Remarks at World Science Festival
World Science Festival
I am delighted and honored to be here at the World Science Festival—and to have the privilege of offering to this distinguished audience a few thoughts about scientific progress in advance of the announcement of the Kavli Prizes.
Such prizes, which celebrate fundamental discoveries and the scientists who drive them, are truly important. They are especially essential now, when in the United States, and in some other nations, there seems to be a waning appreciation for all that discovery science does to elevate our knowledge of our world and the universe, and to improve lives on a grand scale.
Certainly, there has been waning public investment in research and development in the United States, as a share of the federal budget—a decline from over 10 percent of the federal budget in the mid-1960s to under 3 percent in 2017. There is also a worrisome degree of skepticism among the general public about the work that we scientists do, particularly in fields such as climate change. Tellingly, an on-going survey found that a majority of Americans now believe that although it has many benefits, science is changing the nature of human life too quickly.
Meanwhile, other nations are investing vigorously in scientific discovery and technological innovation, especially China, whose research and development enterprise has experienced torrid growth over the last 15 years—with more to come under its newest Five-Year Plan—and which has now surpassed the United States in its number of peer-reviewed science and engineering publications.
Ultimately, the longstanding dominance of scientists who are citizens of the United States in major awards such as the Nobel and Kavli Prizes may shrink, as China focuses on groundbreaking research in fields that include brain science, quantum communications and computation, and deep space exploration. They are not the only country making such investments.
We know that research is inherently collaborative—across nationalities, geographies, ethnicities, genders, generations, and disciplines. Nonetheless, the decline of support for basic and applied research is especially frustrating to our community of scientists in the United States, because a declining national focus on research is playing against the rapidly expanding possibilities for discovery brought about by powerful tools such as CRISPR genome editing, human-induced pluripotent stem cells, petascale computing power, advanced data analytics, and leaps forward in artificial intelligence and machine learning.
Scientific careers always have required tenacity and courage, and today, surely, more than ever. So, this morning, I would like to briefly consider the nature and value of that tenacity and courage, reflected in the different ways that great discoveries are made—and all that we gain, as a nation, a society, and a species, from those discoveries.
One need not look any further than Dr. Rainer Weiss of MIT, who shared the Kavli Prize in Astrophysics in 2016, and the Nobel Prize in Physics in 2017, for his foundational work in the detection of gravitational waves, to understand one way that discoveries occur. When I was an undergraduate Physics major at MIT, Dr. Weiss was an assistant professor of Physics there—known for his brilliance.
Although gravitational waves—distortions in spacetime caused by the acceleration of massive objects—were postulated by Henri Poincarè in 1905, and predicted by Albert Einstein in his general theory of relativity in 1916, it was long thought that instrumentation sensitive enough to detect them directly could never be made. Then Dr. Weiss was asked to teach a class on general relativity at MIT, and in speaking with students about potential detectors for gravitational wave phenomena, a spark was lit.
In 1972, as I was completing my doctorate, Dr. Weiss laid out the design for a Laser Interferometer Gravitational-Wave Observatory—what would become the twin detectors of LIGO—and spent the next forty-plus years realizing that vision—until September 14, 2015, when both LIGO detectors recorded the gravitational waves generated by the collision of two black holes nearly 1.3 billion light years distant. Drs. Rai Weiss, Kip Thorne, and Barry Barish were awarded the 2017 Nobel Prize in Physics for their work to detect gravitational waves.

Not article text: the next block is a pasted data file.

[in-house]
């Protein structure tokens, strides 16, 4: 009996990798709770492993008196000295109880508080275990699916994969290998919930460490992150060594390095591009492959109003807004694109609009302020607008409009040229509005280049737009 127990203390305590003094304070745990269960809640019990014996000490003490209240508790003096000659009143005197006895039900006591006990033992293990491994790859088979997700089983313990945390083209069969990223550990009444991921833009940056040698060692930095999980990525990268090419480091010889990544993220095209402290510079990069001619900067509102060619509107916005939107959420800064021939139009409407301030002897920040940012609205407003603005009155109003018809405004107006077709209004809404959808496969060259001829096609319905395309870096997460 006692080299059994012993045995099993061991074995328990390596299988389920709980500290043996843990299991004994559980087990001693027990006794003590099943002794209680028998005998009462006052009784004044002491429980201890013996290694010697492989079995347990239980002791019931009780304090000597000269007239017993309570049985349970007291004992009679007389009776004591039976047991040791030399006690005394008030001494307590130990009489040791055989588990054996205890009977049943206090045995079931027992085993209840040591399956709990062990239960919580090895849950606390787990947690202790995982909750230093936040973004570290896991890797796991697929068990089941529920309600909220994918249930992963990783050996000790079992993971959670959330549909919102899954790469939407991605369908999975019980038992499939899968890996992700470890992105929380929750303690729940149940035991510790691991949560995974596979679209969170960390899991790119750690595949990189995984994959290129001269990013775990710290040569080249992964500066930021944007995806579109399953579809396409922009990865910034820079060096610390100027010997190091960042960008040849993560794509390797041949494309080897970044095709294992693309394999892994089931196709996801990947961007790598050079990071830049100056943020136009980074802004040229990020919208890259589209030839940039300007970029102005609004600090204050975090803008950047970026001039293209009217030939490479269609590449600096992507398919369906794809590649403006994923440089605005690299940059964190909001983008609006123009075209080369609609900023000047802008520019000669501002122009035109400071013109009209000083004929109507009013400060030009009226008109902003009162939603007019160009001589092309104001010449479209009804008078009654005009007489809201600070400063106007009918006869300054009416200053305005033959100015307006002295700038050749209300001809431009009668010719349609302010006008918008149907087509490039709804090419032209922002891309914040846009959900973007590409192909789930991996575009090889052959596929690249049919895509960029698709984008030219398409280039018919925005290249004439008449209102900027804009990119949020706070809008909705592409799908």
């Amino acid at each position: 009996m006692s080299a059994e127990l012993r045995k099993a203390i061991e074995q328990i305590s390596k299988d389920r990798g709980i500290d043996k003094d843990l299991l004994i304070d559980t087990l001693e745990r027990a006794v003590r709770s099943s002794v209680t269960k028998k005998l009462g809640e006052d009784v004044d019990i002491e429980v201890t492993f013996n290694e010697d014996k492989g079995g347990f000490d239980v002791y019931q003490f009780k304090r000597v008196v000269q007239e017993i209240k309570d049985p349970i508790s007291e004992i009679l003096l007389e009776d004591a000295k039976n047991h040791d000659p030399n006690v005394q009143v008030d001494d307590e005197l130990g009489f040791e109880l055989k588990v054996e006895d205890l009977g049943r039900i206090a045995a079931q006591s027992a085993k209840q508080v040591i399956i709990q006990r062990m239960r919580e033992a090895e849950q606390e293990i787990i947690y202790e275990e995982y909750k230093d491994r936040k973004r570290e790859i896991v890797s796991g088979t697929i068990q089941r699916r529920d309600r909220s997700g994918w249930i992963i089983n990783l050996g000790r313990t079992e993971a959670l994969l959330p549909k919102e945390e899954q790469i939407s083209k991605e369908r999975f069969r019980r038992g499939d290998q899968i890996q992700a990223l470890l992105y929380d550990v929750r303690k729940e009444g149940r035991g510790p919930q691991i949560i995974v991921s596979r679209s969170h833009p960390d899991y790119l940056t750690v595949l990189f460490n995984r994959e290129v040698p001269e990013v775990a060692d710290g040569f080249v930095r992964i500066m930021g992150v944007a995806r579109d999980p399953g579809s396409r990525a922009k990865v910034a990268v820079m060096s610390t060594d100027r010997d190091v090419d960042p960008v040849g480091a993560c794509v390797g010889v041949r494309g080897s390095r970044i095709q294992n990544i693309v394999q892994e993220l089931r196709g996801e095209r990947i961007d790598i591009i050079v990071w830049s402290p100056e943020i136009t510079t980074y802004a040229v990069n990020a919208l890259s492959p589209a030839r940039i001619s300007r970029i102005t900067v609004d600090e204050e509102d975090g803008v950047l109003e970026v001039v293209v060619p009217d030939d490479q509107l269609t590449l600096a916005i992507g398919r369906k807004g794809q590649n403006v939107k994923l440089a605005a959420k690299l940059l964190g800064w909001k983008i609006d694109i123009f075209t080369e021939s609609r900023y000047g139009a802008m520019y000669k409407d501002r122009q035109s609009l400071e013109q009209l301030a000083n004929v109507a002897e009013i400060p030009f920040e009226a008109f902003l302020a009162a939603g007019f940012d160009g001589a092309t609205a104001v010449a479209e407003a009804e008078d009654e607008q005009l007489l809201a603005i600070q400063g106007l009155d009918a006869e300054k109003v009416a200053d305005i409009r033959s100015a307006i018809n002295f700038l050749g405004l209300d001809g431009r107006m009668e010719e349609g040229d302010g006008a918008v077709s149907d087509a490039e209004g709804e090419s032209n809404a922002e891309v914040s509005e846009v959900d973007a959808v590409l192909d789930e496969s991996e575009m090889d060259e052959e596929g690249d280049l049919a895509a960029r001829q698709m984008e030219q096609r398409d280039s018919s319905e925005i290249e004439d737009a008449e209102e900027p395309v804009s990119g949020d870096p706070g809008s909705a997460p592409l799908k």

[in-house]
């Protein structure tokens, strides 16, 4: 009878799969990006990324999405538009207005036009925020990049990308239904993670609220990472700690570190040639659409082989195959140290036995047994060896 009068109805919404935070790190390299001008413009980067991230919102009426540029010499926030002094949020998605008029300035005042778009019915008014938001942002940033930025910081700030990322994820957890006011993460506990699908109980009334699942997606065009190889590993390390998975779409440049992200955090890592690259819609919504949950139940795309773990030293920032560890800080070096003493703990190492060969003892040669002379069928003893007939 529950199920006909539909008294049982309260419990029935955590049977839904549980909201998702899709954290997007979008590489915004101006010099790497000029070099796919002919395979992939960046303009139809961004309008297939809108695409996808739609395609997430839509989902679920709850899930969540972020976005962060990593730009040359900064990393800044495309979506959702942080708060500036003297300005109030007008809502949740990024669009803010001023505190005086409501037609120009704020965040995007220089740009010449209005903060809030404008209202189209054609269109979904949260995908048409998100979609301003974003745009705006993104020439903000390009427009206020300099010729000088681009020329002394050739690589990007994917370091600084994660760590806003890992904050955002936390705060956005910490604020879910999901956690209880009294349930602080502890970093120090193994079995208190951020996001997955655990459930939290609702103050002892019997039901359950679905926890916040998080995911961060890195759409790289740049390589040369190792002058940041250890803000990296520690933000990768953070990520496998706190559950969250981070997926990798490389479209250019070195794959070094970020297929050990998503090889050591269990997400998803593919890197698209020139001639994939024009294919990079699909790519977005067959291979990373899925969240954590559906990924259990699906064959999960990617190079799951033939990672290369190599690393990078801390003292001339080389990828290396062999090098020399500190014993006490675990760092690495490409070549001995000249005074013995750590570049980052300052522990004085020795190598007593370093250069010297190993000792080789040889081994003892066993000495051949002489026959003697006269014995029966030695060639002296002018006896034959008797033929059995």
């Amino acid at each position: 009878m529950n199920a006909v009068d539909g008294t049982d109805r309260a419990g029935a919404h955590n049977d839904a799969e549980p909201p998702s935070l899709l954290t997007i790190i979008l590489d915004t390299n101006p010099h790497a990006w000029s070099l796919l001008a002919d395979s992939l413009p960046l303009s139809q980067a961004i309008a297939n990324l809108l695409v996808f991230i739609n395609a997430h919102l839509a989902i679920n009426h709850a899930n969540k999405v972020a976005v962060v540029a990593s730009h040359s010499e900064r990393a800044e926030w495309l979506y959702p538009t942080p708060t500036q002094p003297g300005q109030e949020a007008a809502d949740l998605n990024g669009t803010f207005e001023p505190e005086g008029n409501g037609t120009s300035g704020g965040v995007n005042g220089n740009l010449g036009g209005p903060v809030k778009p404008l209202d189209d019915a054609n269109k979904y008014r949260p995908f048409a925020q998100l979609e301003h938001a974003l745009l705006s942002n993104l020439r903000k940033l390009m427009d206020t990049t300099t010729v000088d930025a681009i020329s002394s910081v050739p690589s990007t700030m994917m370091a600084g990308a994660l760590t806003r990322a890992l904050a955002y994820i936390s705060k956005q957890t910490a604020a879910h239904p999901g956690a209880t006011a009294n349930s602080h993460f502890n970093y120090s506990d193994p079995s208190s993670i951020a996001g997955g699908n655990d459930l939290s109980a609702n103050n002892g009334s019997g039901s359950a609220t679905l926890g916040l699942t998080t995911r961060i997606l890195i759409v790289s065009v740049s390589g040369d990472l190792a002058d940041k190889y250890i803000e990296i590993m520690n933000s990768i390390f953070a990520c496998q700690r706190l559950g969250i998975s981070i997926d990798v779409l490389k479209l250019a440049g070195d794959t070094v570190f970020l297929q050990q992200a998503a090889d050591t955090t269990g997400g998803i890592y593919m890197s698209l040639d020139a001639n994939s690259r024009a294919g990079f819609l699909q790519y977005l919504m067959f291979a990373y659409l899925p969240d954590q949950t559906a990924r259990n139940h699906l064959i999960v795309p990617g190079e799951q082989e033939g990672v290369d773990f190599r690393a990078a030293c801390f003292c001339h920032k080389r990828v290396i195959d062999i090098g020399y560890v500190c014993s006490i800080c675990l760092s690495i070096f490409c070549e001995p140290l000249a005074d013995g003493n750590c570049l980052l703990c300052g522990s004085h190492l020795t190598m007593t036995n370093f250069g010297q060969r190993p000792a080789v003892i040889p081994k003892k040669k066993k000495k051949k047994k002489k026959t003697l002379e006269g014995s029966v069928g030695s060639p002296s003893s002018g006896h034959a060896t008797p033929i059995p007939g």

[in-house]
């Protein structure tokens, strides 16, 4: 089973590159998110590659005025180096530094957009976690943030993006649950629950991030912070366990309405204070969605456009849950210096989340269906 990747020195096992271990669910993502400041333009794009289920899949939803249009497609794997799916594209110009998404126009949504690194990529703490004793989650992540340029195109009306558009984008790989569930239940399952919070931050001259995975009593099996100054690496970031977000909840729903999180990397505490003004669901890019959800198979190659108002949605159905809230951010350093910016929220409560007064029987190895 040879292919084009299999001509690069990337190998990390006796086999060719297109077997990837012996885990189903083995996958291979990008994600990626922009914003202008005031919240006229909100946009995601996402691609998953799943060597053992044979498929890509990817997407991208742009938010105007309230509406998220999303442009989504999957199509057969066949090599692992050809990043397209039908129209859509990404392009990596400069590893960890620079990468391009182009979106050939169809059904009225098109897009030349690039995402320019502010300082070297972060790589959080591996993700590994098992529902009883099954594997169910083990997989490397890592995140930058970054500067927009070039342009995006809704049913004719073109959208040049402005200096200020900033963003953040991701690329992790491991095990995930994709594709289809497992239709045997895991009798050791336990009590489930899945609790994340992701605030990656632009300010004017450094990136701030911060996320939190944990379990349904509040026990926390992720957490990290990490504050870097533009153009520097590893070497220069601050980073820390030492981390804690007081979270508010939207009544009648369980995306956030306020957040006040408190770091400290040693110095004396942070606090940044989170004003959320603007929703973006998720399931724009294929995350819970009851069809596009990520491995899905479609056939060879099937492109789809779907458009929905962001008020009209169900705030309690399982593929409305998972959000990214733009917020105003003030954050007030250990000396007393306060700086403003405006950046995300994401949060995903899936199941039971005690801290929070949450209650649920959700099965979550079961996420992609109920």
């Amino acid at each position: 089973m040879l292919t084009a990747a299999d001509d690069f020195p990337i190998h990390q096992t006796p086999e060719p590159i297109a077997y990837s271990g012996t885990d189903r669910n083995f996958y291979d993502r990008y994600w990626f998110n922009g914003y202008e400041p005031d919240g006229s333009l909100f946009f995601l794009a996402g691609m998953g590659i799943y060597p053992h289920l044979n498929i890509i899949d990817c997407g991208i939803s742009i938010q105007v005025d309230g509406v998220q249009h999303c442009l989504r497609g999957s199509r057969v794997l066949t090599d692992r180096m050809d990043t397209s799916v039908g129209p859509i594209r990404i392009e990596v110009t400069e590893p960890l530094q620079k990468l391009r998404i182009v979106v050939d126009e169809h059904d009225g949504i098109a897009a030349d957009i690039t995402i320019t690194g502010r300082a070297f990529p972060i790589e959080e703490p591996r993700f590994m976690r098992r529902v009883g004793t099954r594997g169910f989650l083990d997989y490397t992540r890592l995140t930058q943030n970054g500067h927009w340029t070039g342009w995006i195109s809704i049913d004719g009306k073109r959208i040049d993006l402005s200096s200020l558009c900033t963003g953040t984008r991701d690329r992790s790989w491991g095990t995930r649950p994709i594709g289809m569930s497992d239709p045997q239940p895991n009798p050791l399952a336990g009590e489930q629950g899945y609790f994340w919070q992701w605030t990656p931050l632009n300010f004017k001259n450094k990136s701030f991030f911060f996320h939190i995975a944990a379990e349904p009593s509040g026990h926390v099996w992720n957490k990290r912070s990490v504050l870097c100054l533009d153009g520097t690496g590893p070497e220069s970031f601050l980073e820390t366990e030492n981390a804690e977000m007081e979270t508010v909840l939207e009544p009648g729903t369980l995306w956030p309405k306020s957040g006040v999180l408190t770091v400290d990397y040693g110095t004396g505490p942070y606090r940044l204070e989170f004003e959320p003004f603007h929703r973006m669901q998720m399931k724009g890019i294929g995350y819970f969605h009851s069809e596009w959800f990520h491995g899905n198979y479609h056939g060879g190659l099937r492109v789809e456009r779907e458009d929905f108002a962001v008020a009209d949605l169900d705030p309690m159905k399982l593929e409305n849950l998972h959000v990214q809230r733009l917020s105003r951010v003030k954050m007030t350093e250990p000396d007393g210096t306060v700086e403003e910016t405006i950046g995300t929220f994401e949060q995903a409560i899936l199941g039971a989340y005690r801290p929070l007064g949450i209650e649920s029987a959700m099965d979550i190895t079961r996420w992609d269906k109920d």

Because of his persistence, the persistence of his co-winners of the Nobel Prize in Physics—and that of more than a thousand collaborators, as well as the National Science Foundation, which invested over a billion dollars in LIGO—Dr. Weiss has not only confirmed Einstein's prediction of gravitational waves, he has given us new information about, and ways to study, black holes and neutron stars.
Beyond that, we now possess a new way to conduct astronomy using gravitational waves, rather than electromagnetic radiation— which could one day allow us to peer further back in time, even beyond the surface of last scattering, when the universe became transparent to light, to study phase transitions in the earliest universe. Science is, indeed, a source of wonder!
Of course, an unwavering and intentional focus on a fundamental question about the nature of our universe is not the only kind of tenacity that matters in science. There is also the tenacity of pursuing an explanation for puzzling phenomena that arise unexpectedly—the alertness to anomalies that do not fit the current scientific paradigm, as described by Thomas Kuhn in his classic book The Structure of Scientific Revolutions.
In 1978, I had the great pleasure to be a theoretical physicist at AT&T Bell Laboratories in New Jersey, when my Vice President for Research, Dr. Arno Penzias, and his colleague Dr. Robert Wilson were awarded the Nobel Prize in Physics.
In 1963, Dr. Penzias and Dr. Wilson, radio astronomers, were using a powerful radio telescope that had been built by Bell Labs to demonstrate the feasibility of communications satellites. When the first satellite for television transmission, Telstar, had its transistors ruined by high-altitude nuclear tests, Dr. Penzias and Dr. Wilson were then free to use the telescope for their own investigations.
Attempting to detect a halo of gas surrounding the Milky Way, they found that the sky was too bright in microwave radiation for the halo to be located—and everywhere they looked, space was slightly warmer in temperature than it should have been by about three degrees Kelvin.
Was there a source of contamination? They tested whether heat from New York City was affecting their results. It was not. They even expelled the pigeons nesting in the antenna, but the background radiation persisted—as did they.
Sharing their puzzlement with others, they learned that astrophysicists at Princeton University had predicted that if there had been a Big Bang, there would be lingering cosmic microwave background radiation from it. Drs. Penzias and Wilson had discovered the first experimental evidence that supported the Big Bang theory of the origin of the universe, a truly serendipitous discovery, in which perseverance played a large part.